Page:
Many within the Methodist Church in Malaysia have struggled with one issue over the past few decades—Is Methodism passé? In other words, has it lost its spiritual vitality, and therefore its relevance as well? Some find the worship services dull and lacking in life, and the sermons dry and insipid. Others complain that the structures are too bureaucratic and rigid, with the church as a whole infected by the modern disease of ‘committeeistis.’ Still others are concerned that the church appears to lack evangelistic zeal and passion for holy living. Some think that the Holy Spirit no longer works within the Methodist Church and other traditional churches, but only in so called charismatic churches. Thus many concerned Methodists do suffer from some degree of loss of confidence in their own church, and some have left to join other churches.
It is unfortunately true that some of the concerns raised are genuine and valid to differing extents. However, they also imply a lack of understanding of what Methodism stands for, and consequently a failure to fully appreciate and/or appropriate its distinctive strengths. It is out of this concern that I would like to do a series titled, ‘What’s Right with Methodism?’
In this first article, I would like to address the issue of revival and spiritual vitality. Is this an important issue in Methodism? In asking this question, many forget that Methodism began with the quest for revival and spiritual vitality. England in early 18th century had lost much of the spiritual energy of the 17th century Puritan movement. Church life was in steep decline and political leaders were no help. Both King George I and his son were indifferent to spiritual things, and Robert Walpole, Prime Minister for 21 years, openly hostile to the gospel. Immorality was widespread among both highborn and the poor, with the latter living in deplorable social conditions as well. John Wesley summed the conditions of his times as follows: ‘What is the present characteristic of the English nation? It is ungodliness …Ungodliness is our universal, our constant, our peculiar character.’ And though deism, probably the earliest form of modern liberal theology, was successfully resisted, the church simply lacked the inner spiritual dynamic to turn the nation round.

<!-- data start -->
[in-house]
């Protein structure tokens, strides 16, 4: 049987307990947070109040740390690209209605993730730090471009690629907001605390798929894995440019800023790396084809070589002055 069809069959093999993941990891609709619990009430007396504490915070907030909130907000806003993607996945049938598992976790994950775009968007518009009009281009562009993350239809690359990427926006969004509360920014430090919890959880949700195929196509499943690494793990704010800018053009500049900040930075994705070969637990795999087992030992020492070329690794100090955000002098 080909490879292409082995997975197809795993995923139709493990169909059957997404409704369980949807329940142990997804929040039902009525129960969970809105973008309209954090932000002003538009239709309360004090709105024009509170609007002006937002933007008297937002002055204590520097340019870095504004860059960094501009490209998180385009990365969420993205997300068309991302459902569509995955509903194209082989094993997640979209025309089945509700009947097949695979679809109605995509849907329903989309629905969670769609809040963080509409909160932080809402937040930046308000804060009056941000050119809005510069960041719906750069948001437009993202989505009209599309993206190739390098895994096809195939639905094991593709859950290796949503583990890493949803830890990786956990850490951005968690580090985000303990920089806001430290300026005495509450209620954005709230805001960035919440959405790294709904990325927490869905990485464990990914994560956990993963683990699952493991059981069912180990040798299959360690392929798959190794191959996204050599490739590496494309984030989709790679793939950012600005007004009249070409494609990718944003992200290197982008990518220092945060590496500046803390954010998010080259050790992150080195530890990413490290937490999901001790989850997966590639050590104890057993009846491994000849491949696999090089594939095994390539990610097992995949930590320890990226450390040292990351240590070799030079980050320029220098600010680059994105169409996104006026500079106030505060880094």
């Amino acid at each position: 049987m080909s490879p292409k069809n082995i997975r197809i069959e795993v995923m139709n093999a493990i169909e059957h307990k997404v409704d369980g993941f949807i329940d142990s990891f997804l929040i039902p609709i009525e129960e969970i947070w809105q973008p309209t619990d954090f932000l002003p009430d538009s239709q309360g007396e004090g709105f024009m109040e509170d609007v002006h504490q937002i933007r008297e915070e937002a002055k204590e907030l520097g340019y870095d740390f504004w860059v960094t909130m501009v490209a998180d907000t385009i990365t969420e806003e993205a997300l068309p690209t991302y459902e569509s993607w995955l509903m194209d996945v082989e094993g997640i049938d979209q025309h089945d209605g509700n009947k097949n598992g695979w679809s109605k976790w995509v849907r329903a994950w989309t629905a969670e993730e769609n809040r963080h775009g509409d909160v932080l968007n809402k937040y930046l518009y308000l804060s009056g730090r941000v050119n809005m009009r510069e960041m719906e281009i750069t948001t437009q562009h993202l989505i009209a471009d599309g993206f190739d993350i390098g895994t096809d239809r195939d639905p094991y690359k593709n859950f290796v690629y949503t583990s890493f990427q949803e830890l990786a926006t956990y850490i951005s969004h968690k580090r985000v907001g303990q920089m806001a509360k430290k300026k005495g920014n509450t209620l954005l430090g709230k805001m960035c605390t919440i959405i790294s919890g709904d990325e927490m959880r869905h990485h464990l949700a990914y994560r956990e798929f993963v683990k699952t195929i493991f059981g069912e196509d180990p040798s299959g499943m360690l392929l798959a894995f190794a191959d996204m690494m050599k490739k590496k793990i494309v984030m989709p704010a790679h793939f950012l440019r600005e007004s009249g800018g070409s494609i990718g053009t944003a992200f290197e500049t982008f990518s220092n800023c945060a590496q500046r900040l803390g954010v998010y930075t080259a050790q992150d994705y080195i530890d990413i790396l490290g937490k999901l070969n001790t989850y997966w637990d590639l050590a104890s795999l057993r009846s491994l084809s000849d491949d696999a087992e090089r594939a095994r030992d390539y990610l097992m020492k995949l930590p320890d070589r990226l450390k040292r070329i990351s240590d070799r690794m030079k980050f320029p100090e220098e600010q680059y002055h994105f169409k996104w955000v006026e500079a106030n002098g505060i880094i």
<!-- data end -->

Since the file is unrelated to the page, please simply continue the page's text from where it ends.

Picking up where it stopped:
This spiritual decline was not limited to England. It was the same in various parts of Europe, as well as in Scotland, Wales and throughout New England in North America. For example, when an earthquake hit Boston in 1727, everyone flocked to church. But a few weeks later, it was back to business as usual. Thus one Boston preacher reported sadly: ‘Alas, as though nothing but the most amazing thunders and lightnings, and the most terrible earthquakes could awaken us. We are at this time fallen into as dead a sleep as ever.’
John Wesley’s quest for spiritual reality began in earnest in his student days. Then beginning in 1725, a series of events, including the study of the writings of Jeremy Taylor, Thomas a Kempis, and William Law, further contributed to the shaping of his life and thought. He describes his pilgrimage as follows: ‘In the year 1725, being in the twenty-third year of my age, I met Bishop Taylor’s Rules and Exercises of Holy Living and Dying. In reading several parts of this book I was exceedingly affected, by that part in particular which related to “purity of intention.” Instantly I resolved to dedicate all my life to God, all my thoughts and words and actions, being thoroughly convinced there was no medium, but that every part of my life (not some only) must either be a sacrifice to God, or to myself; that is, in effect, to the devil.’